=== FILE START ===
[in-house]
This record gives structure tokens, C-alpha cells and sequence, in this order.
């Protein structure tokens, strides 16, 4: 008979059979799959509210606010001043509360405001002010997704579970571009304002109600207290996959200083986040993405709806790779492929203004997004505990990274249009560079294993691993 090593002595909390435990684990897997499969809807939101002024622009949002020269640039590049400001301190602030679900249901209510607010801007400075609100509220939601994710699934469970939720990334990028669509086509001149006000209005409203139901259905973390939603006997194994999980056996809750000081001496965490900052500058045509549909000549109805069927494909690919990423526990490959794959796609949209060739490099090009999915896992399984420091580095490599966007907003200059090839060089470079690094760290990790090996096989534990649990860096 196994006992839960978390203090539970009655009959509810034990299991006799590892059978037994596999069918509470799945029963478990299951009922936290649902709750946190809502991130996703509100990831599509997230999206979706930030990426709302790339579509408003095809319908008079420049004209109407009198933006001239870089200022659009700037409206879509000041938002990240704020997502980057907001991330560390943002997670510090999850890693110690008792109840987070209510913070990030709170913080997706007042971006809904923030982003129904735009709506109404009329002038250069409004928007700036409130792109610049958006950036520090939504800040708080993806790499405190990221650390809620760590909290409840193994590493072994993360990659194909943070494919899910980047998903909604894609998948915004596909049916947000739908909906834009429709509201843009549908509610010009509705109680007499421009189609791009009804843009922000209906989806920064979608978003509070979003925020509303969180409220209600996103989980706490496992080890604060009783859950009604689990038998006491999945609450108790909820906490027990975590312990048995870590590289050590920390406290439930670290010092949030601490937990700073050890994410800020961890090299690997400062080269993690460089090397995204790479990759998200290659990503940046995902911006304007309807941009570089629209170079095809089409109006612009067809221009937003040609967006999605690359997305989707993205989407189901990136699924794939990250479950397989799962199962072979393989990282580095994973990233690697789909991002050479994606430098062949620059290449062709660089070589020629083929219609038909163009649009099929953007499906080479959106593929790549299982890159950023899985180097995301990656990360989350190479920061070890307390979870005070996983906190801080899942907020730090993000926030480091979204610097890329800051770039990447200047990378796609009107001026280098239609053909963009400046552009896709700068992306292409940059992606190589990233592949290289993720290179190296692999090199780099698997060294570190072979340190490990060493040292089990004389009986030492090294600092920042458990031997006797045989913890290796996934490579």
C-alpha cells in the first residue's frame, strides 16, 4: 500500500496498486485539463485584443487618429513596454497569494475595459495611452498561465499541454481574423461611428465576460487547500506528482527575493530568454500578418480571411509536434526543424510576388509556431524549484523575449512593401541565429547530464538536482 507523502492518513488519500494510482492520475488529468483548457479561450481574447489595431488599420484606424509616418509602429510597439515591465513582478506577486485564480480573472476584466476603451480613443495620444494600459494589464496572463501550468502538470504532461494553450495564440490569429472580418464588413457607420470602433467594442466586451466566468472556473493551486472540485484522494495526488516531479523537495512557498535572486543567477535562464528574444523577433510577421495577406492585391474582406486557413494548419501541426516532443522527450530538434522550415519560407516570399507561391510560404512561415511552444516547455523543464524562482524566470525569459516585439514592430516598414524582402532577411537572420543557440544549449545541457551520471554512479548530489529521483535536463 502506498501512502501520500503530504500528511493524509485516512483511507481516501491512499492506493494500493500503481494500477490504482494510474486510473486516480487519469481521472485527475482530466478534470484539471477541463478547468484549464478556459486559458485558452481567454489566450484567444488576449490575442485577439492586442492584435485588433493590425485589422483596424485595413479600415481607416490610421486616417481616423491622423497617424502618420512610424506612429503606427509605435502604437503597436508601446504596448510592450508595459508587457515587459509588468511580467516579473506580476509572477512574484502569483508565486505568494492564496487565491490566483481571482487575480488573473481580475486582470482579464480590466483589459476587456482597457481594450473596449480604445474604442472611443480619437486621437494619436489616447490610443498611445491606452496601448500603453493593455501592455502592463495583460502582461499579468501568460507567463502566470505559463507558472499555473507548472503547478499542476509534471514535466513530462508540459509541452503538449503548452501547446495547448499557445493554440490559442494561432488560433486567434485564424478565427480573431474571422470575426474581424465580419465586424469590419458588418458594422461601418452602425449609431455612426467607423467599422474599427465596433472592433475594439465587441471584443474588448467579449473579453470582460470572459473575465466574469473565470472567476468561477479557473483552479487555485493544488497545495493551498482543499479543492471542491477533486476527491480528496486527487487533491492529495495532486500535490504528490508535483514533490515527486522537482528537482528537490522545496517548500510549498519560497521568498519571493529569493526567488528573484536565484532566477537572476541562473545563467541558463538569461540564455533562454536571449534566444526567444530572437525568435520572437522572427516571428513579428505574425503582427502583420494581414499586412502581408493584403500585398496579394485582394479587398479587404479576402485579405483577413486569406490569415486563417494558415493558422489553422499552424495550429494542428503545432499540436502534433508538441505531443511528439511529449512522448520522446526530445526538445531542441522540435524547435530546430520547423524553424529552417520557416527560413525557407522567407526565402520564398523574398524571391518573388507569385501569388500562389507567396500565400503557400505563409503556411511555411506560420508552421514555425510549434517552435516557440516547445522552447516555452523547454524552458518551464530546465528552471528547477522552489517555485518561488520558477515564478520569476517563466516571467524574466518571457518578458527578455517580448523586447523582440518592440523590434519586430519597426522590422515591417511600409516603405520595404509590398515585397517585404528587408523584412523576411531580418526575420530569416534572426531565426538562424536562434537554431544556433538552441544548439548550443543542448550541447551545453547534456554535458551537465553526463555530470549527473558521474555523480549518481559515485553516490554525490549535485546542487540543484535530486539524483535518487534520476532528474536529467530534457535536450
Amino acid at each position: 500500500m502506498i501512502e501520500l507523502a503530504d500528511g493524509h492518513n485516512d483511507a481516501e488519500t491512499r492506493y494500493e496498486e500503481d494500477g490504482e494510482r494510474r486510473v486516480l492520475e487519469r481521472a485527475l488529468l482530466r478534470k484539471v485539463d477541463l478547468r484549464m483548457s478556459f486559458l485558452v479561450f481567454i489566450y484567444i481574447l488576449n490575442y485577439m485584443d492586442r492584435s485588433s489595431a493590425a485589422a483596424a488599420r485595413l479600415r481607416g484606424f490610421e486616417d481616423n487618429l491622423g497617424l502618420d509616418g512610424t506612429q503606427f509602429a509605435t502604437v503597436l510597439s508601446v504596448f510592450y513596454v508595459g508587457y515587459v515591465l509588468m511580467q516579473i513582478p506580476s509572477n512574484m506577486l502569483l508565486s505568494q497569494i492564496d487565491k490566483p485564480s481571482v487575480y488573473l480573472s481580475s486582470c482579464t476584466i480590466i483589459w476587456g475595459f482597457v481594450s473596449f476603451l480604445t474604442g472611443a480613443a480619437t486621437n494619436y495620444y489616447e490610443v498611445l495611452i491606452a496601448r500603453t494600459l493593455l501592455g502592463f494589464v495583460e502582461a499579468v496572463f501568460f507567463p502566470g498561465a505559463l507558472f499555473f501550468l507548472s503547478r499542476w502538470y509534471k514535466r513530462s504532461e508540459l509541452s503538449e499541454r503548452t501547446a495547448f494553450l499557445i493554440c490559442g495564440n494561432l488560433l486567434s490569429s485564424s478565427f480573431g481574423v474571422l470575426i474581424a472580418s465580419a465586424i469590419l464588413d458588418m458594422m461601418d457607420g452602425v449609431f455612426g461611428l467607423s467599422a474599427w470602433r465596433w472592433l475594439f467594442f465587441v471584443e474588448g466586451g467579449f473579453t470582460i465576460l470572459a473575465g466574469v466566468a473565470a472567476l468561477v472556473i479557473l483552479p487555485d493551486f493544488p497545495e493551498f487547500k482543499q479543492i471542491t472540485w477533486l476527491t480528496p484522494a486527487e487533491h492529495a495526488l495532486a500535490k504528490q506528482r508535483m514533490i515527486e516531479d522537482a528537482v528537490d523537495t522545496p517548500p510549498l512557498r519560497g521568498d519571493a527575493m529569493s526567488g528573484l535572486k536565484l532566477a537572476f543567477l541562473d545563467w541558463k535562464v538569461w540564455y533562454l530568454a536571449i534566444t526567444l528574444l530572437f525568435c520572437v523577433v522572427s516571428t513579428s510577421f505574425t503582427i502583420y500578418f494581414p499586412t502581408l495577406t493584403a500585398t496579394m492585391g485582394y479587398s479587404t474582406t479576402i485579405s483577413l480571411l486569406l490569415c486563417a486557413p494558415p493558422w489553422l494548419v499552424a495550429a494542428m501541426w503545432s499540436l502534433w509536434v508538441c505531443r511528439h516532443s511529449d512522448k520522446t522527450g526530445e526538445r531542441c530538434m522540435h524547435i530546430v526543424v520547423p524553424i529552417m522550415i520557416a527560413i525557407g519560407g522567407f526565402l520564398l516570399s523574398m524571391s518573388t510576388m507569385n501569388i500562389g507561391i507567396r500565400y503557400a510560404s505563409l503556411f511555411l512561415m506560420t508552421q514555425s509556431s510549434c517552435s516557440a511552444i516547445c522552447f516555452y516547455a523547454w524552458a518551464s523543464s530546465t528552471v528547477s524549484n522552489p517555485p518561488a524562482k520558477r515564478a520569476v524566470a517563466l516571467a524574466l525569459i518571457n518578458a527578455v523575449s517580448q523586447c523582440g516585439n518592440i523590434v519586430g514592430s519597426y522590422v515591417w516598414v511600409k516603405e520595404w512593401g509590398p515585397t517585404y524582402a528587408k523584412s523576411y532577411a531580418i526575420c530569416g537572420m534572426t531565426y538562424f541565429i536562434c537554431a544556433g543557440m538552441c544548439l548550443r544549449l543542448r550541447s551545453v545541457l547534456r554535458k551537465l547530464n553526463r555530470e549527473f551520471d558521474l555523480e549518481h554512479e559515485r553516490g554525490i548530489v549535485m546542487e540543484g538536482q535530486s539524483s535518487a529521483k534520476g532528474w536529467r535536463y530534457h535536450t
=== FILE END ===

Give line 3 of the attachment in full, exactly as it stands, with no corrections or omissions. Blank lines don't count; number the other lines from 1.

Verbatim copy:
């Protein structure tokens, strides 16, 4: 008979059979799959509210606010001043509360405001002010997704579970571009304002109600207290996959200083986040993405709806790779492929203004997004505990990274249009560079294993691993 090593002595909390435990684990897997499969809807939101002024622009949002020269640039590049400001301190602030679900249901209510607010801007400075609100509220939601994710699934469970939720990334990028669509086509001149006000209005409203139901259905973390939603006997194994999980056996809750000081001496965490900052500058045509549909000549109805069927494909690919990423526990490959794959796609949209060739490099090009999915896992399984420091580095490599966007907003200059090839060089470079690094760290990790090996096989534990649990860096 196994006992839960978390203090539970009655009959509810034990299991006799590892059978037994596999069918509470799945029963478990299951009922936290649902709750946190809502991130996703509100990831599509997230999206979706930030990426709302790339579509408003095809319908008079420049004209109407009198933006001239870089200022659009700037409206879509000041938002990240704020997502980057907001991330560390943002997670510090999850890693110690008792109840987070209510913070990030709170913080997706007042971006809904923030982003129904735009709506109404009329002038250069409004928007700036409130792109610049958006950036520090939504800040708080993806790499405190990221650390809620760590909290409840193994590493072994993360990659194909943070494919899910980047998903909604894609998948915004596909049916947000739908909906834009429709509201843009549908509610010009509705109680007499421009189609791009009804843009922000209906989806920064979608978003509070979003925020509303969180409220209600996103989980706490496992080890604060009783859950009604689990038998006491999945609450108790909820906490027990975590312990048995870590590289050590920390406290439930670290010092949030601490937990700073050890994410800020961890090299690997400062080269993690460089090397995204790479990759998200290659990503940046995902911006304007309807941009570089629209170079095809089409109006612009067809221009937003040609967006999605690359997305989707993205989407189901990136699924794939990250479950397989799962199962072979393989990282580095994973990233690697789909991002050479994606430098062949620059290449062709660089070589020629083929219609038909163009649009099929953007499906080479959106593929790549299982890159950023899985180097995301990656990360989350190479920061070890307390979870005070996983906190801080899942907020730090993000926030480091979204610097890329800051770039990447200047990378796609009107001026280098239609053909963009400046552009896709700068992306292409940059992606190589990233592949290289993720290179190296692999090199780099698997060294570190072979340190490990060493040292089990004389009986030492090294600092920042458990031997006797045989913890290796996934490579």